Critical phase of Sizewell C project starts despite objections
- Credit: EDF ENERGY / SIZEWELL C
Planning chiefs have started the formal examination of the proposals for a new twin-reactor nuclear power plant on the Suffolk coast - despite campaigners' calls for a delay.
Parish and town councils, environmental organisations and campaign groups asked the Planning Inspectorate (PINS) for the crucial procedure to be put back because of the huge pressure many local people are facing in fighting both Sizewell C and plans for two enormous offshore windfarms and infrastructure at the same time.
The campaigners are also anxious that PINS has still not decided whether to accept EDF Energy's revised plans for the £20billion Sizewell project, leaving them even more work to do.
The examination of ScottishPower Renewables’ (SPR) application for a Development Consent Order for its plans for the East Anglia One North (EA1N) and East Anglia Two (EA2) offshore wind farms has already been extended by three months.
PINS has had the Sizewell C plans for almost a year and now the Examination phase - in previous eras what would have been a lengthy public inquiry - will enable all the evidence and representations from interested parties to be looked at in detail - in written form and in a series of hearings.
This will take six months and then the inspector will make a recommendation to Government as to whether the nuclear plant should go ahead or not.
Alison Downes of Stop Sizewell C said it was "absurd" and "crazy" to start the examination when so many organisations, particularly parish councils, were already embroiled in the SPR application.
- 1 Matchday Recap: McGreal's Town beaten at The Valley
- 2 Trio jailed as travellers' site shooting described as 'like a movie scene'
- 3 First case of Omicron confirmed in Suffolk with 16 more suspected
- 4 Karaoke noise complaints prompts fear Grade II pub could close
- 5 Pub transformed into 'breathtaking' family home for sale for almost £1m
- 6 Fallen trees block Suffolk roads as Storm Barra batters region
- 7 'Selection is down to the manager' - Town CEO Ashton on Norwood's absence
- 8 Charlton boss Jackson on Bonne's 'point to prove', Addicks' interest in Pigott and Cook's sacking
- 9 Battle of the caretakers, good omens and McGreal's possible rejig... Charlton v Ipswich
- 10 Flood alerts issued for Suffolk ahead of Storm Barra's arrival
"We put forward solid arguments as to why the examination should be delayed. It's not just about the hearings but the huge amount of material everyone has to examine and read through and then make representations on and for many it will be both examinations."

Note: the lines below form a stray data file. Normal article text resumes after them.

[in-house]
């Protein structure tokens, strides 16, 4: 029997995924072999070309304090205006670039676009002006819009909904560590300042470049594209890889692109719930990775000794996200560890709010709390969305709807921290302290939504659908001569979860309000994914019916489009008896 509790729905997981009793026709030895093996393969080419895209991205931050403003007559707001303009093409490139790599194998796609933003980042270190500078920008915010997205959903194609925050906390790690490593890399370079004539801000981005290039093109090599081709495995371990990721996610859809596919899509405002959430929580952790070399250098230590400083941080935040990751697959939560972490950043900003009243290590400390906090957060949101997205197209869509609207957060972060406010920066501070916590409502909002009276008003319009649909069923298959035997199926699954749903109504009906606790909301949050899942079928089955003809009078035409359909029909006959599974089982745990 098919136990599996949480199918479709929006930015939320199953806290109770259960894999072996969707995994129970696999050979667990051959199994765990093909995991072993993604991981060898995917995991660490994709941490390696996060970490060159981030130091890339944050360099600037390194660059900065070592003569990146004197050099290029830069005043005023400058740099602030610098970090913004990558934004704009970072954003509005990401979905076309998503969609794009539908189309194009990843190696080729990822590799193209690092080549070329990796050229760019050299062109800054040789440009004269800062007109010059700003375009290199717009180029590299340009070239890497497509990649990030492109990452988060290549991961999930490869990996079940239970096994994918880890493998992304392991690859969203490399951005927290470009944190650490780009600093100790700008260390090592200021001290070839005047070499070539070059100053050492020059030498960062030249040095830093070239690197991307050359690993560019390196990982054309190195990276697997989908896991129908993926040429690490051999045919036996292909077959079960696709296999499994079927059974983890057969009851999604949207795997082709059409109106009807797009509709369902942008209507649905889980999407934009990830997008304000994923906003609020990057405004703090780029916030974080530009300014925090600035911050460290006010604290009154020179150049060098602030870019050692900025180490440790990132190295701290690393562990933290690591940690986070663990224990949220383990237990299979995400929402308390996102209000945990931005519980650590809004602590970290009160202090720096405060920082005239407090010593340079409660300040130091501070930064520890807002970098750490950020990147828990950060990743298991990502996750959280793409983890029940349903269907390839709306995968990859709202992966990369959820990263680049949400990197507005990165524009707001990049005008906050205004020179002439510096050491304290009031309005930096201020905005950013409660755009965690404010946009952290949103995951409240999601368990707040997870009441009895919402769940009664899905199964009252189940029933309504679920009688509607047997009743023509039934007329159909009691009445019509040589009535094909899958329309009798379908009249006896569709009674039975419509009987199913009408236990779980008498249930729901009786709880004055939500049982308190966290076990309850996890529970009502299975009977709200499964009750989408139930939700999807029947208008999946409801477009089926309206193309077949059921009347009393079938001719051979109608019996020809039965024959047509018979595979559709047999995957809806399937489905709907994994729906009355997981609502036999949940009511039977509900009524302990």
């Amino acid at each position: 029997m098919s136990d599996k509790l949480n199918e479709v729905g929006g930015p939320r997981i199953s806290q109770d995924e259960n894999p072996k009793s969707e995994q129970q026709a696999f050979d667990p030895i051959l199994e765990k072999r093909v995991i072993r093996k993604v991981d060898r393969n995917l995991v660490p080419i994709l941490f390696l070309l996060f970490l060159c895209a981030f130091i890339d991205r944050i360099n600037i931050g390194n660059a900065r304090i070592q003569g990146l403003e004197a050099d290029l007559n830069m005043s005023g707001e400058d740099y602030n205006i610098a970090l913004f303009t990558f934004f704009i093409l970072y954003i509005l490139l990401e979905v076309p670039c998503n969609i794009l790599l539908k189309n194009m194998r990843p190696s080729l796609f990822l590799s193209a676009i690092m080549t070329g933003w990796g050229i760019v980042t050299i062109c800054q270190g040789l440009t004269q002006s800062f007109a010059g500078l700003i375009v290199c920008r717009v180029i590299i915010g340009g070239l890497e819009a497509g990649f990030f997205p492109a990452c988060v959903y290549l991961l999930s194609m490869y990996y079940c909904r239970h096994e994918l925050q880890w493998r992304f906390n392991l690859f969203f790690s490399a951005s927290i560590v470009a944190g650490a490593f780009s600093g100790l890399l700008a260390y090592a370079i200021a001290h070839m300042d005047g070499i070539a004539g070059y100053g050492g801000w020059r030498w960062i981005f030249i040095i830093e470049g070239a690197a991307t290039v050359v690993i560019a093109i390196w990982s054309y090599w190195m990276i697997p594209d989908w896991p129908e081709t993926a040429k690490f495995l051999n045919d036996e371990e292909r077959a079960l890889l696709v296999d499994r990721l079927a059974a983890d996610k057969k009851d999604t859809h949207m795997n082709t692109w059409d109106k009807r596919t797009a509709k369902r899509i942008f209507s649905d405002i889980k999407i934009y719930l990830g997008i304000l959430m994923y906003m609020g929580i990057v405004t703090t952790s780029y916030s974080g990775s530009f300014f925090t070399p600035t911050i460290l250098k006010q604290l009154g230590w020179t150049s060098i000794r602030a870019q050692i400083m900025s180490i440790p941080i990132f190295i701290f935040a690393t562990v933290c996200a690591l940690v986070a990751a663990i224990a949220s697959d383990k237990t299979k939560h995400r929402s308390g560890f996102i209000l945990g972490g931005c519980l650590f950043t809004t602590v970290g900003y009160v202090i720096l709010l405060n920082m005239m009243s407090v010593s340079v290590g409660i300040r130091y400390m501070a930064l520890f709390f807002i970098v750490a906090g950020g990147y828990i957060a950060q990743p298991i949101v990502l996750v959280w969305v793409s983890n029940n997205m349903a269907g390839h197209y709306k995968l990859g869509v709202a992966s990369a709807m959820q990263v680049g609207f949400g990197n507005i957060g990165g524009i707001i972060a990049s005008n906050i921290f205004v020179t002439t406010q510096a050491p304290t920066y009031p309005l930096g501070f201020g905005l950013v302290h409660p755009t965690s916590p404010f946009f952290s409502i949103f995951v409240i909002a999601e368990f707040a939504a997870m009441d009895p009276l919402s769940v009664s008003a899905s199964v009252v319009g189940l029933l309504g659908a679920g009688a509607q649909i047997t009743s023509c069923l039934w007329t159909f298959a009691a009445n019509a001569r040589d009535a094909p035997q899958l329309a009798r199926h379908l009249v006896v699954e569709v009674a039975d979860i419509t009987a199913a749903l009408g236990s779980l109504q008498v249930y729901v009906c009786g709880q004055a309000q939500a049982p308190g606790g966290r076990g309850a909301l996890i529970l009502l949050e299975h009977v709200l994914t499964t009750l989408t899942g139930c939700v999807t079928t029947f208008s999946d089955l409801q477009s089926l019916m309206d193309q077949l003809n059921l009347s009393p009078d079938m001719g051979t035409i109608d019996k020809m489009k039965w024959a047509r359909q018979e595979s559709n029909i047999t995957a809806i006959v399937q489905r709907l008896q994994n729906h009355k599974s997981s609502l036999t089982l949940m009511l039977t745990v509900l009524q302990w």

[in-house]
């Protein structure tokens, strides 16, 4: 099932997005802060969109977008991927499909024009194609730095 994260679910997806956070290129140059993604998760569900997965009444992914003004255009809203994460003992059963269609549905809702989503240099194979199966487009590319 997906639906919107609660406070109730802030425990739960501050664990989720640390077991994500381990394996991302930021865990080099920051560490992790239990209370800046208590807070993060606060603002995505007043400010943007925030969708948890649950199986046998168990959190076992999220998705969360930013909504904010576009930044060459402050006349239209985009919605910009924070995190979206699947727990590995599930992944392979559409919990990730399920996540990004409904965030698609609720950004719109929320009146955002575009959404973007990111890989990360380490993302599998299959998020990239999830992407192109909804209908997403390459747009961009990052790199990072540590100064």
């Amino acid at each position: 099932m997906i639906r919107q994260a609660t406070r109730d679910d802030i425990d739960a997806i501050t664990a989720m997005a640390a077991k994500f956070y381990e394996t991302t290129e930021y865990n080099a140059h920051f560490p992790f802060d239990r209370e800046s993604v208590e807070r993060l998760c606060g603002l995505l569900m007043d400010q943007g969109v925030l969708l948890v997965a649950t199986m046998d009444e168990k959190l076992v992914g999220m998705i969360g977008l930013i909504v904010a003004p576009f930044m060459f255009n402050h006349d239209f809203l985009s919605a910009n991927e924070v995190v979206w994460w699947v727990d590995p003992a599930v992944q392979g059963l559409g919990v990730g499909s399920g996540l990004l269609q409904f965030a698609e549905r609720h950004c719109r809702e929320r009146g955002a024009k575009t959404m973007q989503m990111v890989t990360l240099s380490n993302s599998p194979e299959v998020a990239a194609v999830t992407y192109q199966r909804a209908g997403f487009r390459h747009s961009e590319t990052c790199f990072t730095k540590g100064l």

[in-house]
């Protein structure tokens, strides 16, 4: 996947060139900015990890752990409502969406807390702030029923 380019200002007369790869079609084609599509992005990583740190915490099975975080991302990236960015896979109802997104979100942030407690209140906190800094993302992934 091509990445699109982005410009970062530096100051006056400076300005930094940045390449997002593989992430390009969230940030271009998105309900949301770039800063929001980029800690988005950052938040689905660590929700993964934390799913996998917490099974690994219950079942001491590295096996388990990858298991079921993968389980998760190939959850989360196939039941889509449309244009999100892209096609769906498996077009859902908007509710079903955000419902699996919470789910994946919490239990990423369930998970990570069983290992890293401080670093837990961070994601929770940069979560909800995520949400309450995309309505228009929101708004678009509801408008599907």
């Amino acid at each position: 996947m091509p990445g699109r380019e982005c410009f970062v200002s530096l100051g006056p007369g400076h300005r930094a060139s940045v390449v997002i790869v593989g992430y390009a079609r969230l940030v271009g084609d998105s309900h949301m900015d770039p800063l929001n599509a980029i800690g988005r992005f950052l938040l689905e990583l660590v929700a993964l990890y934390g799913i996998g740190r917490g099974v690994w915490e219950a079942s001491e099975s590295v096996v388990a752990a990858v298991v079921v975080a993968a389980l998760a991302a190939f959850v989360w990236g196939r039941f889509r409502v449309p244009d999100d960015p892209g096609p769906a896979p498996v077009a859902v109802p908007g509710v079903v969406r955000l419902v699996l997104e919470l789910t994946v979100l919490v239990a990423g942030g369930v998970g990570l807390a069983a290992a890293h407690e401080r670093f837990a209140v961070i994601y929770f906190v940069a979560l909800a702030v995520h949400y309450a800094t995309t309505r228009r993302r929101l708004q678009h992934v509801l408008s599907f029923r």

She blamed EDF for delays to the procedures - saying there had been years of consultation in which people said from the first stage that a solution to the HGV problems was required and more materials needed to be delivered by sea, but EDF had only proposed new plans a few months ago.
PINS though decided that the Examination phase should proceed as planned.
It said the hearings would be held online, which most people were comfortable with now, and did not see a problem with the EDF and SPR DCO applications taking place alongside each other as the hearings programme could be managed to avoid clashes, and there was an expectation that a decision should be made in a timely manner.
TASC (Together Against Sizewell C) said it was a "bad day for democratic representation".
A spokesman said: "Despite many good and valid reasons provided by the local communities and statutory bodies why the start of the Examination phase should be deferred, the Planning Inspectorate chose to ignore those pleas.
"It was an example of the David vs Goliath situation we find ourselves in: local residents, businesses, NGOs, parish and town councils against the might of EDF and its Chinese partner."
EDF said it is pleased to note the examination is beginning and that there is no further delay to the planned investment and creation of jobs the company would like to bring to the area.
Sizewell C had delayed the original submission of the planning application by two months and extended the period of public registration due to the pandemic. This had followed eight years of public consultation to form the proposals for the new power station.
The company said: "We submitted important changes to the Planning Inspectorate in January to take on board feedback from the area.
"The improved proposals include increasing rail and sea deliveries during construction to reduce the number of HGVs on local roads, reducing the use of AONB land and proposing additional land for the creation of fen meadow."